THE eclipse of Christian theology during the rationalist advance of the eighteenth century is one of the most interesting of historical episodes. In order to see it clearly, we must first realize that it was an episode and that it is now historical. It may be stating it too strongly to say that it is now dead; it is enough to say that it is now distant and yet distinct; that it is divided from our own time as much as any period of the past. Neither reason nor faith will ever die; for man would die if deprived of either. The wildest mystic uses his reason at some stage; if it be only by reasoning against reason. The most incisive sceptic has dogmas of his own; though when he is a very incisive sceptic, he has forgotten what they are. Faith and reason are in a sense co-eternal; but as the words are popularly used, as loose labels for particular periods, the one is now as remote as the other. What was called the Age of Reason has vanished as completely as what are called the Ages of Faith.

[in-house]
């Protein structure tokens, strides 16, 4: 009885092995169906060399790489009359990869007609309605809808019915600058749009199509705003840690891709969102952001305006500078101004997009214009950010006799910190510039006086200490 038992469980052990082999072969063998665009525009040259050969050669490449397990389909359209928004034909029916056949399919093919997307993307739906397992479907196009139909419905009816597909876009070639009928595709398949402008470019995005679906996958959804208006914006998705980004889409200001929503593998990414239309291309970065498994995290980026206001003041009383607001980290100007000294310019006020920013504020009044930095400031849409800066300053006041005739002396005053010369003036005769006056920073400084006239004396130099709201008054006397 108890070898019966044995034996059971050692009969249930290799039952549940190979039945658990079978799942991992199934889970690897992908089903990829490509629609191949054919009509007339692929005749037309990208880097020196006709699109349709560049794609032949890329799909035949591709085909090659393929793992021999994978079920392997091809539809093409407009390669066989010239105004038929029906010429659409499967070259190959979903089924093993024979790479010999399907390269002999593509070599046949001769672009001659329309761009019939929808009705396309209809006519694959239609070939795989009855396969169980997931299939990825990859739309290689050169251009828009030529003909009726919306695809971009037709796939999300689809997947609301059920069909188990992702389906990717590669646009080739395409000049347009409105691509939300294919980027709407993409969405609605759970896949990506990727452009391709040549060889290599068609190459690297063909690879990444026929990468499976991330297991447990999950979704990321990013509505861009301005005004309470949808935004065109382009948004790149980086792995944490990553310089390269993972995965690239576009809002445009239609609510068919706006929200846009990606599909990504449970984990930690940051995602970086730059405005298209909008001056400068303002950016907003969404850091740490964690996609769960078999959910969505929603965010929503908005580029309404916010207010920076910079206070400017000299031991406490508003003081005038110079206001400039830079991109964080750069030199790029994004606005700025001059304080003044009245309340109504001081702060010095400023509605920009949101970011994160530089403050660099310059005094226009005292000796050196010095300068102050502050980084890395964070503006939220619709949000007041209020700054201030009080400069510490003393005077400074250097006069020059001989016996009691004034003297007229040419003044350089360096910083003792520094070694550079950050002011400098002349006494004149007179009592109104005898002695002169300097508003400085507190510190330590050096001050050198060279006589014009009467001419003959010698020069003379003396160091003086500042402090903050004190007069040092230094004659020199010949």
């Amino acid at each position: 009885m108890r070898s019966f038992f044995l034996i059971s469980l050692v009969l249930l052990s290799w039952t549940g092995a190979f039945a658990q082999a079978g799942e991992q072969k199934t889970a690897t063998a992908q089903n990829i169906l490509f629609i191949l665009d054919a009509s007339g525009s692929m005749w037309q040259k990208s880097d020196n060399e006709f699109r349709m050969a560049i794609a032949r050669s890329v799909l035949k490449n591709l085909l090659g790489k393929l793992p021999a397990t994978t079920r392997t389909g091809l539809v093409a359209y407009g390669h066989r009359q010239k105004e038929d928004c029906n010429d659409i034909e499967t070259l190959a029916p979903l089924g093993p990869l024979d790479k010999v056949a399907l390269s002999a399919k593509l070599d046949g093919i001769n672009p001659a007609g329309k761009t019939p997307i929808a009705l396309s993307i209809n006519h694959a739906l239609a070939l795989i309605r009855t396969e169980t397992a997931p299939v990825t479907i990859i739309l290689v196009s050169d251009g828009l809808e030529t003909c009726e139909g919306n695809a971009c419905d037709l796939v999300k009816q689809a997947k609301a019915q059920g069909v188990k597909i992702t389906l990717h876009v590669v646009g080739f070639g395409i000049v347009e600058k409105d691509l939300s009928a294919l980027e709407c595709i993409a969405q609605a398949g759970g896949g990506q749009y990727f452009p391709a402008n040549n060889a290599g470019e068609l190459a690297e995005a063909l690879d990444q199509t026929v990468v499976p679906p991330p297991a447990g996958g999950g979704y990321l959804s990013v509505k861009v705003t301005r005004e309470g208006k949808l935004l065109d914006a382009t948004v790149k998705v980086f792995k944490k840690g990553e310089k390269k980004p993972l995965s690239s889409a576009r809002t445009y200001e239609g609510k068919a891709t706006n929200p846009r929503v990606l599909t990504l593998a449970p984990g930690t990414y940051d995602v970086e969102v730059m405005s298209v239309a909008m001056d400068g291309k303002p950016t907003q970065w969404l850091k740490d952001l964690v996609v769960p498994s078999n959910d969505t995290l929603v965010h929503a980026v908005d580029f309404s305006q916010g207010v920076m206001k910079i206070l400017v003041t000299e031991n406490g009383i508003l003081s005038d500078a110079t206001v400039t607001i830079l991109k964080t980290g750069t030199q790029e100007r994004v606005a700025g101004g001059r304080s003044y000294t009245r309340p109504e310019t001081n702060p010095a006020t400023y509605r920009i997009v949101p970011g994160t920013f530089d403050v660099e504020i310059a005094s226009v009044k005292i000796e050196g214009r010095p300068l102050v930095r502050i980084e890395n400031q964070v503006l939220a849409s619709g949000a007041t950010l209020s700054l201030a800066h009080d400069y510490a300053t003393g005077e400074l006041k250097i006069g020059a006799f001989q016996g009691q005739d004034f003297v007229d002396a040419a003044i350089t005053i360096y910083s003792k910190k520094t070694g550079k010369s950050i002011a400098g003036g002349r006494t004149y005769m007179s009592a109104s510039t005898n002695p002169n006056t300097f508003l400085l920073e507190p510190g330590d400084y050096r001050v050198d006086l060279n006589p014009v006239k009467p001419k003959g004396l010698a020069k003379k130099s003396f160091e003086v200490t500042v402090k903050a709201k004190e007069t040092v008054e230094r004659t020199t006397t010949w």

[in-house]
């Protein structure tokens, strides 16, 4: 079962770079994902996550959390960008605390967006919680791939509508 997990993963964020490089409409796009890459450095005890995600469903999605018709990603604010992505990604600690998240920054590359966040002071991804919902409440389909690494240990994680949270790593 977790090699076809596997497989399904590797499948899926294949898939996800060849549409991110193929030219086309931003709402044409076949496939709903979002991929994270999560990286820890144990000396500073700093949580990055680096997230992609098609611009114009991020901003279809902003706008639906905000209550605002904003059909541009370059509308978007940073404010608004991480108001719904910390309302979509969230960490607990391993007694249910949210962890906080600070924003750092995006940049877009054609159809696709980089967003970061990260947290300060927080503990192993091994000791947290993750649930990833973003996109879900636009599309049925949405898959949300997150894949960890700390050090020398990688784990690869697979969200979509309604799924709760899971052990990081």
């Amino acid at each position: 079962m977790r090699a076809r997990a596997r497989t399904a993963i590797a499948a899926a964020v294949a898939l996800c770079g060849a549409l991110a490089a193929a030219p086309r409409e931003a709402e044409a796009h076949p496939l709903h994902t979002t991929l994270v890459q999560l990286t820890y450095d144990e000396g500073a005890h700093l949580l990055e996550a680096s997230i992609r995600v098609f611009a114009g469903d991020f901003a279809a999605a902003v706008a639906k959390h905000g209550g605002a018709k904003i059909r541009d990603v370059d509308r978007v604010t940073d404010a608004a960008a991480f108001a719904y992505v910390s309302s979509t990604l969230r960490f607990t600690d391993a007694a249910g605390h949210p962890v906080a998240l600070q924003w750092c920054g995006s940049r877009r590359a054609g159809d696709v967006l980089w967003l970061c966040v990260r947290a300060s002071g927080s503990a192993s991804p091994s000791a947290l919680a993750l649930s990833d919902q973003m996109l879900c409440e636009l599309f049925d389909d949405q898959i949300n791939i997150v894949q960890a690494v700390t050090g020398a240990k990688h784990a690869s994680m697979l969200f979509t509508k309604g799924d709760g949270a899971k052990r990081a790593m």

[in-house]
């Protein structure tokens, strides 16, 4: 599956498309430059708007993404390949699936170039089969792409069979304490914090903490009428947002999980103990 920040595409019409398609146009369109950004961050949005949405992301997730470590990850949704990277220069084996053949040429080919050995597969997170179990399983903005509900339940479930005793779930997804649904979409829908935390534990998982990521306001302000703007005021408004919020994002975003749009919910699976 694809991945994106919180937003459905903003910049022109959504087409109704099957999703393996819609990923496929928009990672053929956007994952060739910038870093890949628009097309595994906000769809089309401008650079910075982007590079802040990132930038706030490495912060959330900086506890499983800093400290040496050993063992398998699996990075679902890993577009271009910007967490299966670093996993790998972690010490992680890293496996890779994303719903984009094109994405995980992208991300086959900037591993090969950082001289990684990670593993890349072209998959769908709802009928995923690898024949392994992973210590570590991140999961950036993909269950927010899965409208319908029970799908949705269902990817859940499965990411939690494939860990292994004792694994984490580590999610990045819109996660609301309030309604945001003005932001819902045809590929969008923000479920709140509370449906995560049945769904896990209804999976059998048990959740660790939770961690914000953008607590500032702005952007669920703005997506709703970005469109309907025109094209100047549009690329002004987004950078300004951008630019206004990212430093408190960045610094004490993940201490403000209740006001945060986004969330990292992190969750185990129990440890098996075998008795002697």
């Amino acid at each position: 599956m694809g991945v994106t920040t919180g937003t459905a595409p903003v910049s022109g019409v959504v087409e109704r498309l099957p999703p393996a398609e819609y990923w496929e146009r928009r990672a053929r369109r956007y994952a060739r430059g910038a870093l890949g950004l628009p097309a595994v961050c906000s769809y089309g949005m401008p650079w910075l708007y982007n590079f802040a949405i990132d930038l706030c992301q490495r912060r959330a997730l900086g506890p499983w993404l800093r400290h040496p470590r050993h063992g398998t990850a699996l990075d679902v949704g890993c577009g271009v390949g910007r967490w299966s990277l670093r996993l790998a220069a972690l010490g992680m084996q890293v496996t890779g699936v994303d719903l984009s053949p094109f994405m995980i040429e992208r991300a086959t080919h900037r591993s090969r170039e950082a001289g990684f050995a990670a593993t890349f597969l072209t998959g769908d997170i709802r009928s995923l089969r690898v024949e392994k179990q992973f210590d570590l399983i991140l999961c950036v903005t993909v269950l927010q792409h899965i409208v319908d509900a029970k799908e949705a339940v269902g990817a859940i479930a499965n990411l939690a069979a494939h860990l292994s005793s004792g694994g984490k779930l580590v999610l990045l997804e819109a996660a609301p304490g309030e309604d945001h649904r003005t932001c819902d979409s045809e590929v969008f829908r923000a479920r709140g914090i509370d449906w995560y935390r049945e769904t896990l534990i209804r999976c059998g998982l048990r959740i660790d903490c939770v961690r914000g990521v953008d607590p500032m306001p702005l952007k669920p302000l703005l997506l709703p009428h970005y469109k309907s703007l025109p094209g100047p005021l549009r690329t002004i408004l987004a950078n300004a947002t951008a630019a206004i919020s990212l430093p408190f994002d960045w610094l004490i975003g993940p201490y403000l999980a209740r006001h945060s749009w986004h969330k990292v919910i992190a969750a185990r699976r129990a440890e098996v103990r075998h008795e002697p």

It is essential to see this fact first; because if we do not see its limitations we do not see its outline. It has nothing to do with which period we prefer, or even which we think right. A rationalist is quite entitled to look back to the eighteenth century as a golden age of good sense, as the medievalist looks back to the thirteenth century as golden age of good faith. But he must look back; and look back across an abyss. We may like or dislike the atmosphere of the modern world, with its intense interest in anything that is called psychological; and in much that is called psychical. We may think that speculation has gone more deep or that it has grown more morbid. We may like or dislike the new religions of faith-healing or spirit-rapping; or a hundred other manifestations of the same mood, in fields quite remote from the supernatural or even the spiritual. We may like or dislike, for instance, that vast modern belief in the “the power of suggestion” expressed in advertising or publicity and educational methods of all sorts. We may like or dislike the appeal to the non-rational element; the perpetual talk about the Sub-conscious Mind or the Race Memory or the Herd Instinct. We may deplore or we may admire all these new developments. But we must fix it in our minds as a historical that to any one of the great “Infidels” or Freethinkers of the eighteenth century, this whole modern world of ours would seem a mere mad-house. He might almost be driven, in pursuit of the reasonable, to take refuge in a monastery.